The riot ignited from person to person because that connection was already there. That cross-pollination is very important, and so was the confidence of the ’60s that we could achieve great things for humanity. Tremendous excitement came from the civil rights movement — naturally, we wanted our rights, too.
“Scare drag” was a very important aspect of that world. It’s rarely talked about today, but back then it was against the law to wear any kind of drag. As a man, you had to have at least three articles of men’s clothing on (and that didn’t include socks). But teenagers are endlessly inventive. “Scare drag” meant wearing all men’s clothing, but giving it feminine accents, like knotting your T-shirt to create a little bra line. Someone with longish hair (this was the time of Beatle haircuts) might put on hair spray and tease it up a little, give it a slight bouffant. It was very freaky looking — it looked queer in every sense of the word. But it all had to be done so that it could be squashed down into something masculine if a cop came along.
The braver queens would put grease paint on their eyelids and then put glitter onto that. It wasn’t like it is today, when you can just go into Duane Reade and buy glitter. They used broken glass, like squashed Christmas ornaments, or shards of metal. Some did end up in the emergency room, but they took it in stride; I never heard anyone say, “Don’t do that again.”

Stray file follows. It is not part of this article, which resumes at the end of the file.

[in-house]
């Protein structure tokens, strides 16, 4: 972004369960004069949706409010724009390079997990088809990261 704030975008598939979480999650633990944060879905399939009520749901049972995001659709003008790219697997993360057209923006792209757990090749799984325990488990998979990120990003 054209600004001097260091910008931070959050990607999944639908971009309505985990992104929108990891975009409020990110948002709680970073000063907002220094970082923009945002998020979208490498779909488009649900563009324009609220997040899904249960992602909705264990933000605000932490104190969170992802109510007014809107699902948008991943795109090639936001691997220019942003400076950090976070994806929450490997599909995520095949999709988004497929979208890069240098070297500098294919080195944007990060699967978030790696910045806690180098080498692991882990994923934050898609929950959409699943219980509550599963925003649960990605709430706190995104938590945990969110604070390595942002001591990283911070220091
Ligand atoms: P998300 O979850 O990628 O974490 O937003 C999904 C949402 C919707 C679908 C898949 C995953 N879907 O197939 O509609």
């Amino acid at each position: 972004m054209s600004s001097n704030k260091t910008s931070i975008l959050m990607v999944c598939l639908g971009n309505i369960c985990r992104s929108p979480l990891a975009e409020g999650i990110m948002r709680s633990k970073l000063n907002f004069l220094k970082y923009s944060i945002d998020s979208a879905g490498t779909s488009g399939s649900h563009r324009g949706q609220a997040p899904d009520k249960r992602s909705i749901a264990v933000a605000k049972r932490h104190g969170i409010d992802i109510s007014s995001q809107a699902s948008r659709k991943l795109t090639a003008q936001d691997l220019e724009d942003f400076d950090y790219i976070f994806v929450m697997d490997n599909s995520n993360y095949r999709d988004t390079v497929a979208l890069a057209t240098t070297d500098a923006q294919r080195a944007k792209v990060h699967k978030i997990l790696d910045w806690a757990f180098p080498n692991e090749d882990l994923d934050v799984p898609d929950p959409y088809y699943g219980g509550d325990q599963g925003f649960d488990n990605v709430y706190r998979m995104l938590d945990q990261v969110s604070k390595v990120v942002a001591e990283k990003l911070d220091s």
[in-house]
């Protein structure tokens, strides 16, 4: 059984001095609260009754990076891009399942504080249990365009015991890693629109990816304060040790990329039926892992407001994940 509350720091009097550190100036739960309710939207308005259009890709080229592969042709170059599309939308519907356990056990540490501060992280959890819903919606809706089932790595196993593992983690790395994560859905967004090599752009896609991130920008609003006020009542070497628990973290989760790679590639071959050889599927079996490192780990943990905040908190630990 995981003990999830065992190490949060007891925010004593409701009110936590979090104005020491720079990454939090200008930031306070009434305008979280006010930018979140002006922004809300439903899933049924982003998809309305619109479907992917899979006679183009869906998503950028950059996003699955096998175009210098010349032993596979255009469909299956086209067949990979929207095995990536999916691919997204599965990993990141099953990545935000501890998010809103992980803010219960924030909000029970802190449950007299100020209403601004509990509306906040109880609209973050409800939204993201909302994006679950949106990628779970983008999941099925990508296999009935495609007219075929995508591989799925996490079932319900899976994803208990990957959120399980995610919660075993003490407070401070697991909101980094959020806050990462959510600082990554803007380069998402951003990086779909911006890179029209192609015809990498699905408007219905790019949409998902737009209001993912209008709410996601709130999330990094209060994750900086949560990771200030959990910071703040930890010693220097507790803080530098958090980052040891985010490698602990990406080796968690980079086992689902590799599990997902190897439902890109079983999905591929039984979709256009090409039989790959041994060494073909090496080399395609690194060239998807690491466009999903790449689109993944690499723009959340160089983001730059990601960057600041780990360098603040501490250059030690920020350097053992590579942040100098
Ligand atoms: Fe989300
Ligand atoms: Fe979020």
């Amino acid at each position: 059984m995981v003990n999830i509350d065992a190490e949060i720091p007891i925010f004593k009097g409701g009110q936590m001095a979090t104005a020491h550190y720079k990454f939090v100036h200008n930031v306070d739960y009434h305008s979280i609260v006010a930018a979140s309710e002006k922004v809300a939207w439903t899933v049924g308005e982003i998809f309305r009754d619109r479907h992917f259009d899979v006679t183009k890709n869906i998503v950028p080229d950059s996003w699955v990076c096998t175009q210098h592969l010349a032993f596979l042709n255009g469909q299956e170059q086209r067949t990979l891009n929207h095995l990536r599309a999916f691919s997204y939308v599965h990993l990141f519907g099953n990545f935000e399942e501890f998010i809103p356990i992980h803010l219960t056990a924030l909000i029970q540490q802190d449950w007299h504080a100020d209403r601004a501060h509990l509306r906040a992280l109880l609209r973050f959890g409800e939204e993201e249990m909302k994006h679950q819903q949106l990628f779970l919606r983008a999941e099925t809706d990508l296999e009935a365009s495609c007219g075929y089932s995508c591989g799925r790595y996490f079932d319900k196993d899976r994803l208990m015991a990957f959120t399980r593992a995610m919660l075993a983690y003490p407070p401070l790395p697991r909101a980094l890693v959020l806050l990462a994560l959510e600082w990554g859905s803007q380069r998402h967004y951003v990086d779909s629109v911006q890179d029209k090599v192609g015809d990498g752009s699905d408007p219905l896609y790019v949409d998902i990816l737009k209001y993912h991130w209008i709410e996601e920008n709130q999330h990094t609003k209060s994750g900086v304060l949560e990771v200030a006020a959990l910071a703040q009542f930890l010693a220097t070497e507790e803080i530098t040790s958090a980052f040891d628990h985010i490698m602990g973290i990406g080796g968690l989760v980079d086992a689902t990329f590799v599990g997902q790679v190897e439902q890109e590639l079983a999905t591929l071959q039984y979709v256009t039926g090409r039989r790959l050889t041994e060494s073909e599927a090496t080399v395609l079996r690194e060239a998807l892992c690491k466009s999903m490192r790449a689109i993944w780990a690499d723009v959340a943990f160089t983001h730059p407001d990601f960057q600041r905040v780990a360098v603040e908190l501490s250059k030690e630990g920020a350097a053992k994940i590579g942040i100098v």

Stonewall opened in 1967, when I was a teenager. It was very inconspicuous from the outside, not like it is now. It had black plywood over the window and a guy would look through a peephole to decide whether you should get in or not. Inside, it was amazing — I had never thought that there were that many gay people in the world, and here they all were dancing with each other. I would say the décor was “mafia utilitarian.” The whole place was black inside.
You could buy two kinds of beer: house beer, which is like some watered-down god-knows-what, or you could get cans of beer that probably fell off a truck. There were people called “waiters” who went around like spies, making sure people were spending money. So what you did was you found a can of beer that someone else had put aside and just filled it halfway with water. The waiter would sniff it, and it would still smell like beer, but he wasn’t going to take a chance and taste it. He would just feel the weight. And then you could dance for the rest of the night and not be bothered.
The police came a few times a week and it was humiliating. That was the most horrible part — it was taken as a given that they could walk in and assault you, pinch or grab your ass, and just laugh hysterically. They felt that they could get away with putting people down.
What was different about that night? They told us to stop dancing. Slow dancing is an affirmation of being — you’re holding onto each other. It comes from the gut and the heart and the soul. And so the riot itself came from the gut and the heart and the soul. It wasn’t a big thought-through thing. We just felt they couldn’t treat us that way and fought back.